This paper will examine William Morris’s construction of the female hero in The Water of the Wondrous Isles. The text belongs to a corpus of work by Morris known as the late prose romances, and it can be read as one of the earliest examples of the genre we now loosely term ‘modern fantasy.’ Modern fantasy has been criticised for being male-dominated: the majority of fantasy authors are male, their protagonists are male, and heroic adventure is male-oriented, with the dominant values of ‘quest, contest, and conquest as the plot, sacrifice as the key, victory or destruction as the ending.’ Even within this contemporary genre the female experience is yet to find a prevailing voice.
The decidedly masculine warrior-hero archetype stands as the common paradigm for the fantasy hero. The influence of the medieval on the development of the fantasy genre has meant that the common code by which the fantasy hero operates is that of chivalry, a code that – viewed from a feminist perspective – tends towards the subjugation of women, constructing them as in need of male protection, often positioning women as victims. The Water of the Wondrous Isles represents a significant development toward the femino-centric narratives that are otherwise virtually absent in fantasy literature until the late twentieth century. Morris’s text, while not presenting a deconstruction, per se, of conservative, male-centric heroic tradition, nevertheless signifies as an important step toward challenging the gender-based heroic tradition. The protagonist Birdalone is a problematic for Morris, a paradox; a female hero operating in male patriarchal tradition. She sits uneasily between the traditions of medieval romance and the emerging social movements of the late Victorian era. Morris’s construction of Birdalone is an experiment in how women affect the normal heroic paradigm, and how they are bound, constrained and enclosed by dominant masculine heroic values.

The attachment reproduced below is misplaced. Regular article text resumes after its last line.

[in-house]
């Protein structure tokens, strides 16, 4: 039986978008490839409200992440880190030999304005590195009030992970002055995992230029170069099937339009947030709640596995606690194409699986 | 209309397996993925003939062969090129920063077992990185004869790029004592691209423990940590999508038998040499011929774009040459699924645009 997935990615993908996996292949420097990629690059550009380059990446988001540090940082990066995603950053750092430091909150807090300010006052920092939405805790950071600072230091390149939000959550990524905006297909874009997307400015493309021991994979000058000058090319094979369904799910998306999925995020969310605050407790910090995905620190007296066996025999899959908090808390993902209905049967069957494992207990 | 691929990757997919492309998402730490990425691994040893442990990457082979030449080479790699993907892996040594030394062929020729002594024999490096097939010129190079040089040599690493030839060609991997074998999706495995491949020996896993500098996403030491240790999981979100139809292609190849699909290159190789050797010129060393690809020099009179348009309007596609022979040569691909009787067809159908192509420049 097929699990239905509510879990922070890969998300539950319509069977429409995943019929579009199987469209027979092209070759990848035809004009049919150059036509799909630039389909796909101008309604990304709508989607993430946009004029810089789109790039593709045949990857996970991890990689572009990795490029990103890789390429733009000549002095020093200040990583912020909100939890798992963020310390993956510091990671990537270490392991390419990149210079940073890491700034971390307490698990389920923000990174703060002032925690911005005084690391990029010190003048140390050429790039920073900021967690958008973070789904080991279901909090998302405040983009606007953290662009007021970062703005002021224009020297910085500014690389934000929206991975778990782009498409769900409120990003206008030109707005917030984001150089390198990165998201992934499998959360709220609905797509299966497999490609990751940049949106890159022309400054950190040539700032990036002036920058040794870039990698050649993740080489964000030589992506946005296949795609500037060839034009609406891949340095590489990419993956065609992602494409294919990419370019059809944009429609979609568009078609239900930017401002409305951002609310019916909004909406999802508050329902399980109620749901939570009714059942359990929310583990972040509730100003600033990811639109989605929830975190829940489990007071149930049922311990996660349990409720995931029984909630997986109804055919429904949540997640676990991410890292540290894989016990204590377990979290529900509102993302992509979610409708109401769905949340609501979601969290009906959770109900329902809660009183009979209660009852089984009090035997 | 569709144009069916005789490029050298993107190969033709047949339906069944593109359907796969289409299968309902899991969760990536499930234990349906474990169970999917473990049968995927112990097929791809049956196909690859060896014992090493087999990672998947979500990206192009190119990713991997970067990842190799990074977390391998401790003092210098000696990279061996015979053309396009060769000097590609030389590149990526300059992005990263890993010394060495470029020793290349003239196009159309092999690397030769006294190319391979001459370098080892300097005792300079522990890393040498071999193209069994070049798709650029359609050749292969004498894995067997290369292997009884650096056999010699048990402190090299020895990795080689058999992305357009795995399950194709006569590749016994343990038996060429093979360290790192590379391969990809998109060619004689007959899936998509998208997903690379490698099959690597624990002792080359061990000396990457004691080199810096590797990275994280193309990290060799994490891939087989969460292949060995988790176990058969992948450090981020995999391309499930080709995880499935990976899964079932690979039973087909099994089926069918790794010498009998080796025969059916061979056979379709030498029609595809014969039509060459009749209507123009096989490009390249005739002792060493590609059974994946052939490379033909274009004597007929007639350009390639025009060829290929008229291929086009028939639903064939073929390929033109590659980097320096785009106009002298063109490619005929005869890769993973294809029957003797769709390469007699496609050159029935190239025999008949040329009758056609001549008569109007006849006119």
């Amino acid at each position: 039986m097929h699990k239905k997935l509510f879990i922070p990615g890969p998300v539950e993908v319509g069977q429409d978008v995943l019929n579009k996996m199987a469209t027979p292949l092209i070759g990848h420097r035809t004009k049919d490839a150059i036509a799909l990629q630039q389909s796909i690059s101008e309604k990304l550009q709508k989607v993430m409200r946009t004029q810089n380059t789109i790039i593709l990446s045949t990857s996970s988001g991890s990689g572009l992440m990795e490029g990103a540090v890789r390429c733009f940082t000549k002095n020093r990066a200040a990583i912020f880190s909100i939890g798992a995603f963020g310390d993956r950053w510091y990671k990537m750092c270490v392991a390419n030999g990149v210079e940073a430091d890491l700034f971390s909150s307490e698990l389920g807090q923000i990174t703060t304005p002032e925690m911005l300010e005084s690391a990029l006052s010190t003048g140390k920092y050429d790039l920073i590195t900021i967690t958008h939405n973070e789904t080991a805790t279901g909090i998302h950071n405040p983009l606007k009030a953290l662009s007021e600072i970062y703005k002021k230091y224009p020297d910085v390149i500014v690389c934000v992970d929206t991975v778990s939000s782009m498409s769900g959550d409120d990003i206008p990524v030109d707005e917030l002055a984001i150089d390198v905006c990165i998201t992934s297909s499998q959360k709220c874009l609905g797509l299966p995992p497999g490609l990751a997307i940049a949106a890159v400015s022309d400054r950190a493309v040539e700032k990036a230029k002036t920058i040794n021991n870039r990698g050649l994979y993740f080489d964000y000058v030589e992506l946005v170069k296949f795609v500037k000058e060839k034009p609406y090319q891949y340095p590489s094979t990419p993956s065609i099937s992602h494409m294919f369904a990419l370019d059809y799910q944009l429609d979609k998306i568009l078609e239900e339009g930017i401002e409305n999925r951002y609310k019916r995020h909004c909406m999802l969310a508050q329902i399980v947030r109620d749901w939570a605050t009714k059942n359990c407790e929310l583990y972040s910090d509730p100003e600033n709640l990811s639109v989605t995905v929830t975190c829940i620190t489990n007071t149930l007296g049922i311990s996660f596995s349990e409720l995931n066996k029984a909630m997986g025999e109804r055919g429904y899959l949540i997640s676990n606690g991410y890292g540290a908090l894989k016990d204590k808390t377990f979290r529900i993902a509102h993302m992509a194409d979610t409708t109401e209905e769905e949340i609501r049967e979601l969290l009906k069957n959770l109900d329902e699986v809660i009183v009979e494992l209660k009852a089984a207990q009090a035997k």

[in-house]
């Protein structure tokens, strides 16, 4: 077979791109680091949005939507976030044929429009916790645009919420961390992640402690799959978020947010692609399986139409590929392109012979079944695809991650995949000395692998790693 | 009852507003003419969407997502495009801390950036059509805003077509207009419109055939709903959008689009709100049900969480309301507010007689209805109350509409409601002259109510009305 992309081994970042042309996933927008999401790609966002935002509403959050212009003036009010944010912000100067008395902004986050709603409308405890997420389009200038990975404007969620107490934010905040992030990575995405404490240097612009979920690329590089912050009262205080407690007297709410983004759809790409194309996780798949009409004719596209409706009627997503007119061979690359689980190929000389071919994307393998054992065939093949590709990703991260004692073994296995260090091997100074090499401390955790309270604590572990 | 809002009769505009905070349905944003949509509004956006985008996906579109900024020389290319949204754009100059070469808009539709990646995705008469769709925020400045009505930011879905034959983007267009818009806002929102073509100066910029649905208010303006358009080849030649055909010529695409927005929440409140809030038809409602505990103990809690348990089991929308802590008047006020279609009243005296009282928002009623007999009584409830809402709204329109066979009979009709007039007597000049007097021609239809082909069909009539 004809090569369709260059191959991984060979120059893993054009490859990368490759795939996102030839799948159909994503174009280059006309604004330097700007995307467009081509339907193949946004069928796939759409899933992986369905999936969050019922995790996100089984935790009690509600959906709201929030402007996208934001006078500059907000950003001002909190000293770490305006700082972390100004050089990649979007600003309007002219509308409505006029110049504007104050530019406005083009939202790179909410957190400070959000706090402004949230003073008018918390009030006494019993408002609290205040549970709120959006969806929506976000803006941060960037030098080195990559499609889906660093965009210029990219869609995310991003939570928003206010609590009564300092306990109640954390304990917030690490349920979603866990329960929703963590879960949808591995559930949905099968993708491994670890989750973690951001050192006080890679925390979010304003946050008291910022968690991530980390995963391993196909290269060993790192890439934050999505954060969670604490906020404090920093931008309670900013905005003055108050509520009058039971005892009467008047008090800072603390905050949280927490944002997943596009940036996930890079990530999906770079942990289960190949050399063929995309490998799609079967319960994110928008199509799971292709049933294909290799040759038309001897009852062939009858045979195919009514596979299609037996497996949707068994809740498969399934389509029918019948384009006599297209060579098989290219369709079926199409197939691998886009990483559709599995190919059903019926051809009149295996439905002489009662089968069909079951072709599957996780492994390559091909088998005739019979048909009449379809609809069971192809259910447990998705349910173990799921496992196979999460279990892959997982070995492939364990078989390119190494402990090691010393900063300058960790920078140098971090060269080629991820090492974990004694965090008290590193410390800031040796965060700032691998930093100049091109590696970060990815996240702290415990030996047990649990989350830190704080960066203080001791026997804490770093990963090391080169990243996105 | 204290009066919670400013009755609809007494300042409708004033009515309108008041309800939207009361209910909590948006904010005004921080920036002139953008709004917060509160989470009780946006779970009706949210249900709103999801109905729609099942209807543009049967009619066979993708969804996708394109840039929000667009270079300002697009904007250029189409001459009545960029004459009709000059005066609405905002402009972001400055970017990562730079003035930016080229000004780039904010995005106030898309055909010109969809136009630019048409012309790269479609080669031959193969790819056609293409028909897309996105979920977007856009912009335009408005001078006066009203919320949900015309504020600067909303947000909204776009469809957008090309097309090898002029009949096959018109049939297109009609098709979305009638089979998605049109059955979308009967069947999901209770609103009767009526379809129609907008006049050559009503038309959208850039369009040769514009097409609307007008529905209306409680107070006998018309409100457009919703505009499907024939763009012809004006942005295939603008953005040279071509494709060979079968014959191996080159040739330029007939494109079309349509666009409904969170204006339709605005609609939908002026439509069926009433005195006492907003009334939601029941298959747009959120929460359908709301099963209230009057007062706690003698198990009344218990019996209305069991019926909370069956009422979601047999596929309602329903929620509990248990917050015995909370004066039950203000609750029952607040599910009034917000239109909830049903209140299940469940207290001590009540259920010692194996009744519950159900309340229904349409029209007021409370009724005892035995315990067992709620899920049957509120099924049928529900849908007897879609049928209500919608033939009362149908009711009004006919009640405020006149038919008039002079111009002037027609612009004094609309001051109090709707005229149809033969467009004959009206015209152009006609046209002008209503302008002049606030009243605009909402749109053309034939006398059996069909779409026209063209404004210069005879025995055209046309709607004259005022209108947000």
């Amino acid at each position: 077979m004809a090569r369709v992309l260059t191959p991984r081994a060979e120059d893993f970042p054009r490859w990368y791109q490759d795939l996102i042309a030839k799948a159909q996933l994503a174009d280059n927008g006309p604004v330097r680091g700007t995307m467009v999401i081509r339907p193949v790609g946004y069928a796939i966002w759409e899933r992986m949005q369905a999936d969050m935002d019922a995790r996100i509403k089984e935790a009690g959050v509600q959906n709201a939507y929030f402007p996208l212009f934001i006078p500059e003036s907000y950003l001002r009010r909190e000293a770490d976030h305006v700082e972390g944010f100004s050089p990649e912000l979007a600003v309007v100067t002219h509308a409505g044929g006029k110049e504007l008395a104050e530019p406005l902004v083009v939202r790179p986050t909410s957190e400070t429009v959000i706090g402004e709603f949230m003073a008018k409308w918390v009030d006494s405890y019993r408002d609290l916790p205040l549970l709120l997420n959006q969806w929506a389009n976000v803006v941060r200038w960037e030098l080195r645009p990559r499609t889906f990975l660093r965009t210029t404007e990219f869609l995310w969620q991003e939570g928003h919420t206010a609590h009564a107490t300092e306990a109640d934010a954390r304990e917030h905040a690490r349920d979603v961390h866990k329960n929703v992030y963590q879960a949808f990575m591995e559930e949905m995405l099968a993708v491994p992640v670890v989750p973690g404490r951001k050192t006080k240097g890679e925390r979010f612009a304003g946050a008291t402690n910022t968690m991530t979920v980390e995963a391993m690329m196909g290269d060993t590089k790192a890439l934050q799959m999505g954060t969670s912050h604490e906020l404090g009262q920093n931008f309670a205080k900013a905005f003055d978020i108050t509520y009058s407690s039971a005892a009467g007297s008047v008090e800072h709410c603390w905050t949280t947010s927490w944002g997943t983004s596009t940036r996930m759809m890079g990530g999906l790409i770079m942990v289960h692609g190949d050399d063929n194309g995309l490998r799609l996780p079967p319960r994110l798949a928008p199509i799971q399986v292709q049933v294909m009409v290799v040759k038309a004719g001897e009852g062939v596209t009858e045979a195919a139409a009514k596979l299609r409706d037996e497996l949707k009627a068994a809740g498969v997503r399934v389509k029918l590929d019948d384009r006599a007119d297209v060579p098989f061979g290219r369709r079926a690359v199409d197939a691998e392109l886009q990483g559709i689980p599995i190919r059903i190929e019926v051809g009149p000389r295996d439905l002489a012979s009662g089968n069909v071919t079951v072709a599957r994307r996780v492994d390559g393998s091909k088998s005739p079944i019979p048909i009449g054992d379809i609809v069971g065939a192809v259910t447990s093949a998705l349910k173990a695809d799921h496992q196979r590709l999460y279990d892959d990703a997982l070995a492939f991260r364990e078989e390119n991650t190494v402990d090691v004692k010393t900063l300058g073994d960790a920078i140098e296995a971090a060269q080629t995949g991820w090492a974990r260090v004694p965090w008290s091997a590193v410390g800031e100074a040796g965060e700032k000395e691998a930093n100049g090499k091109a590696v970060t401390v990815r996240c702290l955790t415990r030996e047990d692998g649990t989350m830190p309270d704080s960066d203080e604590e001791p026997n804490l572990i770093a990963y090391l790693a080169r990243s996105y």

[full paper to be presented at the Evil, Women and the Feminine conference, 13-15 May 2011]